Further pulling the thread of hidden circular courtyards (here, here, & here), this exploration introduces yet another platonic geometry: the triangle. Low gables on each facade take the center, allowing colonnades to wrap the acute corners, while a circular colonnade sits in the middle, centered on a triangular obelisk in a circular pool. Interior spaces are fluid, with low walls and pipe columns hinting at spatial division. The dialogue between the round courtyard and the triangular roof ridges creates a dynamic interior roof form with exposed rafters throughout.
A study in pure form, this project is a derivative of a previous post, with a curved pediment sits coplanar with the colonnade-cum-pergola that surrounds a circular pool, and some admittedly quirky curved glass-block walls mediating between the three bays of the facade with the smaller volume behind.
Yesterday’s circular courtyard influenced this take, along with a small fountain I passed by in Beverly Hills the other day. Six columns make up a circular courtyard, filled with a pool and floating obelisk, while one side of the circular entablature rises to a pediment on one side, hidden from the entry tunnel. The focus is obviously interior, but that doesn’t mean that the exterior is devoid of a little fun and asymmetry. A wormseye axonometric above, sections and floor plan below, elevations and roof plan beneath.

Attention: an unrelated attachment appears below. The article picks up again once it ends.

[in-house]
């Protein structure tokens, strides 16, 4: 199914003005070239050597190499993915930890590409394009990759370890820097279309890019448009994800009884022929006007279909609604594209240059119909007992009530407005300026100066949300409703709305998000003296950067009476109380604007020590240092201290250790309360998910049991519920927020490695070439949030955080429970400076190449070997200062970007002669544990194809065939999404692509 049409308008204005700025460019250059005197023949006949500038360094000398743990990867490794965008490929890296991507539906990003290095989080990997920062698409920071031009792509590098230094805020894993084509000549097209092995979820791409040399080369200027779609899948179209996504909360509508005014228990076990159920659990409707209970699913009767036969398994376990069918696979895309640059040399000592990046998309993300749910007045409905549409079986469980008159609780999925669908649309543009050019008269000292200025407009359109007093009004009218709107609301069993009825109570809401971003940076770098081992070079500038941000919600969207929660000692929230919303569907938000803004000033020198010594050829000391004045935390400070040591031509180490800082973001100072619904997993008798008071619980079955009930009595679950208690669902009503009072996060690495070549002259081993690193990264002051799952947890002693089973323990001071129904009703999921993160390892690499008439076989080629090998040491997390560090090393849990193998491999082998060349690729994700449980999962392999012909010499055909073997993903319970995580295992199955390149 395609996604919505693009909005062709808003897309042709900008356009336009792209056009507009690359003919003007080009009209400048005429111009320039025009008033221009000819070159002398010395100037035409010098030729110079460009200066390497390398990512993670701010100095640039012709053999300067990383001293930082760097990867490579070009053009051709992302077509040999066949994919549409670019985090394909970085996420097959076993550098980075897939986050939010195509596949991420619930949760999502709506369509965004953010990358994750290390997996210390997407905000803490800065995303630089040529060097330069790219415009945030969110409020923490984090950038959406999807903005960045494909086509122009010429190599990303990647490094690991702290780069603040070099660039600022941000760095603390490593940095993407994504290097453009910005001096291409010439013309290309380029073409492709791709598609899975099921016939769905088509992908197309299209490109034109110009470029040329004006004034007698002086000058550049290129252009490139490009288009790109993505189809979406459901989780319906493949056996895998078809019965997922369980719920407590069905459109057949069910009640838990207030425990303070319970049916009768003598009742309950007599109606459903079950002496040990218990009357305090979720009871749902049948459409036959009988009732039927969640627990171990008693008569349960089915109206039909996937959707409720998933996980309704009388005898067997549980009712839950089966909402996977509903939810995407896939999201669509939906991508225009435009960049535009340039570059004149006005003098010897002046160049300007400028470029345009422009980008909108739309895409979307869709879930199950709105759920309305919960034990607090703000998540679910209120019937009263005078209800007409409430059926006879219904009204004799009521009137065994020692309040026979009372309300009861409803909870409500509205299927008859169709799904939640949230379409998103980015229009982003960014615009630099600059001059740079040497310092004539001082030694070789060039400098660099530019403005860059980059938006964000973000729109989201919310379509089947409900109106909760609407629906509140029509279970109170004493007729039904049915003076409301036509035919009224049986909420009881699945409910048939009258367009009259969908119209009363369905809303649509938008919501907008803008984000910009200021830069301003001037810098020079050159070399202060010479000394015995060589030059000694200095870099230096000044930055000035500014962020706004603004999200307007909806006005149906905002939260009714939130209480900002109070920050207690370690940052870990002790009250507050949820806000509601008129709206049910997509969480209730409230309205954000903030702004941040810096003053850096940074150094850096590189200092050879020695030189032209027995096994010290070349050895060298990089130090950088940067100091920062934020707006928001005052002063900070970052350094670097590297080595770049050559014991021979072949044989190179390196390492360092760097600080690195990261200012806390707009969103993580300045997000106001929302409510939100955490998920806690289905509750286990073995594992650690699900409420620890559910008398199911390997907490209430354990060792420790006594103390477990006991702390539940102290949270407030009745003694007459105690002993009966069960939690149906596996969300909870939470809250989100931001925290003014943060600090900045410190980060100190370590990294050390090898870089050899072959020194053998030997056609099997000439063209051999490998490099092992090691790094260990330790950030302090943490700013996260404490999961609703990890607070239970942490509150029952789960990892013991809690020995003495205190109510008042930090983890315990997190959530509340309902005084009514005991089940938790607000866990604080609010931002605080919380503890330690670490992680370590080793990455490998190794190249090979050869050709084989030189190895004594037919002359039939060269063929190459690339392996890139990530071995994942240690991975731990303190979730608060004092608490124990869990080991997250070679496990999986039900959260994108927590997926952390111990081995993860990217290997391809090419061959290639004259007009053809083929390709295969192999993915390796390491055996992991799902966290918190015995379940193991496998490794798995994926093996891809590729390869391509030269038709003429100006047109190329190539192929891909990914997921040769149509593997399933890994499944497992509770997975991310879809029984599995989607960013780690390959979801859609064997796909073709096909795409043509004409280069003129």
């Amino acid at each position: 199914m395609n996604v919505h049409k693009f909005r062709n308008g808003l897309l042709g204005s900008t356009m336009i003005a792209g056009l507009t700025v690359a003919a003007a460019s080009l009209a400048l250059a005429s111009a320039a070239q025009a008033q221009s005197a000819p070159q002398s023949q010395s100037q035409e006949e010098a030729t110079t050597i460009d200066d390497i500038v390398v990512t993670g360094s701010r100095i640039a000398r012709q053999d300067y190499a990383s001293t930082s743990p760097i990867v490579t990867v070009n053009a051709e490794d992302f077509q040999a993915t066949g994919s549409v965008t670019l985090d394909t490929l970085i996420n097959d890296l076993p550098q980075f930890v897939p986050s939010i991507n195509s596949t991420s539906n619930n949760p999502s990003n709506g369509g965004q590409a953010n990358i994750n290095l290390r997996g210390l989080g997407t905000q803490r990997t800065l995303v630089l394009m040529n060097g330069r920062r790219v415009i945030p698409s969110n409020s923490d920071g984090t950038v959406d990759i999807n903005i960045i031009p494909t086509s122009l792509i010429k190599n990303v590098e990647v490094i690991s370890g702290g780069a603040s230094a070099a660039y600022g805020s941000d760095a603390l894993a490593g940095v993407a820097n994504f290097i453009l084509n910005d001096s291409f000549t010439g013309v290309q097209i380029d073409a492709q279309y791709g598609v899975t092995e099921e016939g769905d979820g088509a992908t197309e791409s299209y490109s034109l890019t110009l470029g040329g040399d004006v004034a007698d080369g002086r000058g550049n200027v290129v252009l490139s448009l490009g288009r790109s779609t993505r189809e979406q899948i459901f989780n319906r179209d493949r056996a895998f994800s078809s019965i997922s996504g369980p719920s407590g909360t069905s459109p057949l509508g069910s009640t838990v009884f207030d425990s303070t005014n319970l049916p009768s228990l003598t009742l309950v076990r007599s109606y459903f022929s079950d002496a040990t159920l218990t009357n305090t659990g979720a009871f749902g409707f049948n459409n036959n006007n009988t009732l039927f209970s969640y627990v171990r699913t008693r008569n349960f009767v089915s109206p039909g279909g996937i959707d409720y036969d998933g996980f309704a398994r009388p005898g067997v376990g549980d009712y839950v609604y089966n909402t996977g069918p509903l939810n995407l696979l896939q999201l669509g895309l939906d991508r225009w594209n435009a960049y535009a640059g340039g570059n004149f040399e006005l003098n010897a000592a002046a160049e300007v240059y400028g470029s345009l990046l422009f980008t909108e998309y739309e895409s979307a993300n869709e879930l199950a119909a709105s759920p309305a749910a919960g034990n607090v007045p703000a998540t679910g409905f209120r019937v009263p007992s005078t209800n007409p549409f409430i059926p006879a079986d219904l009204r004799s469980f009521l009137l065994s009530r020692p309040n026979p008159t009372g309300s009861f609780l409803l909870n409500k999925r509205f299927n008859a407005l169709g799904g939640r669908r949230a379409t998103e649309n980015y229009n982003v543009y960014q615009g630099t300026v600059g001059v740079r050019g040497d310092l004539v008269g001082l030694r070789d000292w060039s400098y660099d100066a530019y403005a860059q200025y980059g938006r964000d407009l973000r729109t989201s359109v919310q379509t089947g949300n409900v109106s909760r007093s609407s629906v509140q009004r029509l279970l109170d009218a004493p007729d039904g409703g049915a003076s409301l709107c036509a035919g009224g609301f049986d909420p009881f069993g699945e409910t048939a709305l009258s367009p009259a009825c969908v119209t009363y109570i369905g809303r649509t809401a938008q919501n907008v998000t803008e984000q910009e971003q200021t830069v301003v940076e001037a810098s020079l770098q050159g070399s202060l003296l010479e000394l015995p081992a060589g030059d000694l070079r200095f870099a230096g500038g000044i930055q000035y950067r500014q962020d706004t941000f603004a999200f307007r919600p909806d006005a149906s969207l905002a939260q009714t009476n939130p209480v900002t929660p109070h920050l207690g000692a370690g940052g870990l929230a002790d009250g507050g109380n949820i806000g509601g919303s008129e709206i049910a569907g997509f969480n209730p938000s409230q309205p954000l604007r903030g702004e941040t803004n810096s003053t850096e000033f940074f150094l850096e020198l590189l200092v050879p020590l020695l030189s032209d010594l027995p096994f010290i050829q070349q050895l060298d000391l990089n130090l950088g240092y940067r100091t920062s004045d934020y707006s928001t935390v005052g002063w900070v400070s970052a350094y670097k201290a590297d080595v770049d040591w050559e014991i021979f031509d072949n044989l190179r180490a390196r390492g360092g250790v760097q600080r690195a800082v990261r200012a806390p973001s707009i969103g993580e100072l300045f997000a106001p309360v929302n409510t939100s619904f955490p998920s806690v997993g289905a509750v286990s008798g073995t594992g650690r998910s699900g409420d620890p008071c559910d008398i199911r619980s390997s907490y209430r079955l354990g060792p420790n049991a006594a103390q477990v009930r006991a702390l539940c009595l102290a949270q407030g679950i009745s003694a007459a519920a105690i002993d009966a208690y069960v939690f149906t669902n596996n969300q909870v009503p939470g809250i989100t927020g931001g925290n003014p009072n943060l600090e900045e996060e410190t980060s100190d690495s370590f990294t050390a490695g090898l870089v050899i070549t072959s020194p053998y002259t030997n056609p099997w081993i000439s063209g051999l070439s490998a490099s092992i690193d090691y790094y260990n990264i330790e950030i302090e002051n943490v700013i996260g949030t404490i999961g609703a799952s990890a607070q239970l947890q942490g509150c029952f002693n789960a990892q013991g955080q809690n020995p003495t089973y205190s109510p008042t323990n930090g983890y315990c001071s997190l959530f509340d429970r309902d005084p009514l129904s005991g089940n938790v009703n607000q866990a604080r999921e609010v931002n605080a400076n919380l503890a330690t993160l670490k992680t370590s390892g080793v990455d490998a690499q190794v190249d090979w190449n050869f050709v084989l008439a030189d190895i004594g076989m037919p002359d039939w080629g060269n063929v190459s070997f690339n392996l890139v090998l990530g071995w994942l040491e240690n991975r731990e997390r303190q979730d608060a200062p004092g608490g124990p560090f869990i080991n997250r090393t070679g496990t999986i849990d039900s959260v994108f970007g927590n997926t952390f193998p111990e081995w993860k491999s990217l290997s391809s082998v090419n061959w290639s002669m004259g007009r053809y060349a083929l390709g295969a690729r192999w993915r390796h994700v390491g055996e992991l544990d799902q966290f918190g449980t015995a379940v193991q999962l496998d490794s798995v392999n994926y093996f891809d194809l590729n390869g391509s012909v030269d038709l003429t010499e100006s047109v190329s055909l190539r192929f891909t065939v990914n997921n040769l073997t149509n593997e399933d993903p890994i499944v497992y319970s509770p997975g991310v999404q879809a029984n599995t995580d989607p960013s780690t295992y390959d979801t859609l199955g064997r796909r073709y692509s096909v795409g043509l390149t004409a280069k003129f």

I’ve had circles on the brain recently. Here’s an example of a small project that stemmed from a little single family residential remodel I’m working on, where we’re turning a nondescript backyard into a courtyard, uniting three distinct structures into one in the process. My version objectifies that courtyard, an off-center circular motor court, with a peristyle all around – porches, porticos, patios, garages, and alleys all spiral off of this singular form.
This beach cottage betrays symmetry while remaining rigorously modular. A tower surmounts the concave entry aedicule, a large half-round stair walled in glass block curves back into the square living room, where a circular bay window contrast with the entry, and a long porch is added onto the otherwise square, hip-roofed volume.
Let’s start with the detail this time, reading top to bottom: 1.) A shingled wall curves in to meet a stucco wall in a re-entrant corner. Square windows are cut from this, mullioned into the four-square, with small, beveled squares around. 2.) This shingle wall is the second story with a colonnade below, the stucco is an otherwise blank wall, with only one tall window cutting through the middle and terminating in a dormer at the roof. 3.) This tall window only hints at the circular interior volume behind, one side a stair, the other an entry. Other than that, no record of the two wall systems is traced on the interior, where only the radius of the curve exists. 4.) And just like that, we’re back at the detail again.